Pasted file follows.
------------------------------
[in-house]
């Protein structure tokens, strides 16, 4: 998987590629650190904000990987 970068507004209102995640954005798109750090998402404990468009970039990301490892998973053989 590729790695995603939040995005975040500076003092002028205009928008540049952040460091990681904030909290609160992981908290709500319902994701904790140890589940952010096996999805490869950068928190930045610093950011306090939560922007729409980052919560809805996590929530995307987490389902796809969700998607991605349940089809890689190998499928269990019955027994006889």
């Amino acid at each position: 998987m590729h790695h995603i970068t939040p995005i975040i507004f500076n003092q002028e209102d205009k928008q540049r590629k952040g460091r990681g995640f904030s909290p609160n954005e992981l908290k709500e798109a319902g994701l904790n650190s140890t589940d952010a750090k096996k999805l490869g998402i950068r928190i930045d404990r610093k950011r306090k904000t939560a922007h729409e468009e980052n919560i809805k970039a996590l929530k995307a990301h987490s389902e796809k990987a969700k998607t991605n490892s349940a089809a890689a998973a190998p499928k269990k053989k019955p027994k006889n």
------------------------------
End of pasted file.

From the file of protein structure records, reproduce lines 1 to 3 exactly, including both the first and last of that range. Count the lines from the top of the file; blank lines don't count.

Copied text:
[in-house]
């Protein structure tokens, strides 16, 4: 998987590629650190904000990987 970068507004209102995640954005798109750090998402404990468009970039990301490892998973053989 590729790695995603939040995005975040500076003092002028205009928008540049952040460091990681904030909290609160992981908290709500319902994701904790140890589940952010096996999805490869950068928190930045610093950011306090939560922007729409980052919560809805996590929530995307987490389902796809969700998607991605349940089809890689190998499928269990019955027994006889």
């Amino acid at each position: 998987m590729h790695h995603i970068t939040p995005i975040i507004f500076n003092q002028e209102d205009k928008q540049r590629k952040g460091r990681g995640f904030s909290p609160n954005e992981l908290k709500e798109a319902g994701l904790n650190s140890t589940d952010a750090k096996k999805l490869g998402i950068r928190i930045d404990r610093k950011r306090k904000t939560a922007h729409e468009e980052n919560i809805k970039a996590l929530k995307a990301h987490s389902e796809k990987a969700k998607t991605n490892s349940a089809a890689a998973a190998p499928k269990k053989k019955p027994k006889n």